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Digging for aromatic black truffles on a crisp winter day sparks all your senses.

The rich, fertile soils and cool climate of Tasmania’s north west make it a veritable food bowl. During the Off Season, while many crops lie dormant, Anna Terry and her dogs hunt for hidden treasure in the frosty earth among the 5000-odd trees of the Truffle Farm.

As a second-generation truffle farmer, Terry has been truffling for as long as she can remember. Despite this (or perhaps because of it) she still can’t get enough of them.

The unusual fungi scent of a freshly dug winter truffle is difficult to describe.

“It’s a really hard thing to put into words,” says Terry, owner-operator of the farm, in the shadow of the rugged Great Western Tiers, just outside of Deloraine.


When you are unearthing one in the dirt, you pick up this sweetness in the soil… It's very pungent. It's very intense.

The Truffle Farm harvests both summer and winter truffles, and runs hunting tours year-round – but in the cooler months, Terry treats guests to an authentic experience that closely mirrors her own life on the farm.


I think what's special about winter in Tasmania that's different to anywhere else in Australia is that our seasons are so true.


On 'winter warmer' truffle hunting tours, guests forage and hunt for truffles among the frosty groves of trees, before retiring by a firepit with a hot drink and a cheesy pizza loaded with aromatic fresh black truffle.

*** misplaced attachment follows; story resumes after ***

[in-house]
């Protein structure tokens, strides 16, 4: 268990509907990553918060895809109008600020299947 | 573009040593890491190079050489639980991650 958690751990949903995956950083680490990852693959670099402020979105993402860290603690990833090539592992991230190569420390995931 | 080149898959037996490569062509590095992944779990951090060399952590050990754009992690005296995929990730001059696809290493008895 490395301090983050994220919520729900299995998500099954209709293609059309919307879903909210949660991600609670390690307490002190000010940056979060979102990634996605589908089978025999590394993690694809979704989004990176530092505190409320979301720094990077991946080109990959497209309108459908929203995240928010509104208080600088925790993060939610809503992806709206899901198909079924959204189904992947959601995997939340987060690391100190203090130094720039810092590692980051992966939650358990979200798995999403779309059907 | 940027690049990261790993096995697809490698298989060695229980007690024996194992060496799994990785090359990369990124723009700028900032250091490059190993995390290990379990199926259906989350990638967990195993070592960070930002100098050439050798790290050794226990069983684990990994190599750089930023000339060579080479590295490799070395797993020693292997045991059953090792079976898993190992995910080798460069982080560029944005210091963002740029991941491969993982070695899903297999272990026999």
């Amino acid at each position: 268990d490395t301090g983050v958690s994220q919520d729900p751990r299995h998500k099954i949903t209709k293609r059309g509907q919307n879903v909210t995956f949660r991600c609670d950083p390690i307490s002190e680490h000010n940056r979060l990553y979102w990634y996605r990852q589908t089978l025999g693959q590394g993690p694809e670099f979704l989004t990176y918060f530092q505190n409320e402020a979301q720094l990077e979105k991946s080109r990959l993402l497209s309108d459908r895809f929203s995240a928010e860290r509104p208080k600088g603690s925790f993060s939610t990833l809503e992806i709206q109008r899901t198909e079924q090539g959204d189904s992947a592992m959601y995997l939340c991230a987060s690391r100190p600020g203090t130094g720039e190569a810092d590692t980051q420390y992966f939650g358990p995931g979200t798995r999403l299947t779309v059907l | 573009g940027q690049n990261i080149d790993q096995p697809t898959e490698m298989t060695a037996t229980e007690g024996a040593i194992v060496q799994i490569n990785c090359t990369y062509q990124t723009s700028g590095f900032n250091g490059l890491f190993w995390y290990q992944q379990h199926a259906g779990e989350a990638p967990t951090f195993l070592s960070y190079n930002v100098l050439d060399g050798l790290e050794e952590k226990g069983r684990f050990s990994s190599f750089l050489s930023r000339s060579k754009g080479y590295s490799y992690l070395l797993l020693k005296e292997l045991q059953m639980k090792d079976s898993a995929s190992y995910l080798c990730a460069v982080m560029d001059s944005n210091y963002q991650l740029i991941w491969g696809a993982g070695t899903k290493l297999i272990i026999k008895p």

Growing truffles is no easy feat. These enigmatic fungi develop beneath trees inoculated with truffle spores and the conditions need to be just right. It takes years for a tree to produce truffles – and there are no guarantees.

“They are so particular in the type of soil they like, the pH, aeration, climate, sunlight, water – all those stars need to align,” Terry says. “So it really is quite a miracle when they happen.”

Alongside their delicate flavours favoured by chefs and foodies, the scarcity and the manual labour that goes into growing and finding truffles elevates them to luxury status.

a young woman walks with 3 dos ion the grass between rows of trees on a truffle farm.
Anna Terry with her dogs at the Truffle Farm.
Tourism Tasmania

And then there are the dogs. Truffles are completely hidden beneath the surface and are dug up by hand, using specially trained canines to sniff them out.

“Without the dogs, we actually can't find the truffles,” Terry says. “They’re pets, as well as work dogs, as well as colleagues… It's a pretty special bond.”

So what is it that sets Tasmanian truffles apart?


A lot of chefs believe that the Tasmanian truffle has a sweetness to it that truffles across the rest of the country don't.


She puts this intensity of flavour down to slow growth and cool climate. Tasmania sits on a similar latitude to Provence, France, in the northern hemisphere – an area also renowned for growing beautiful truffles.

When asked about her favourite truffle-inspired recipes, Terry has three staunch favourites: truffle scrambled eggs, truffle mashed potato and truffle pasta.

“When I smell truffles, I just feel at home,” she says. “It's my calm, it's my happy place.”

Bite into one of Terry’s truffle-infused pizzas by the crackling fire and you’ll quickly understand why.

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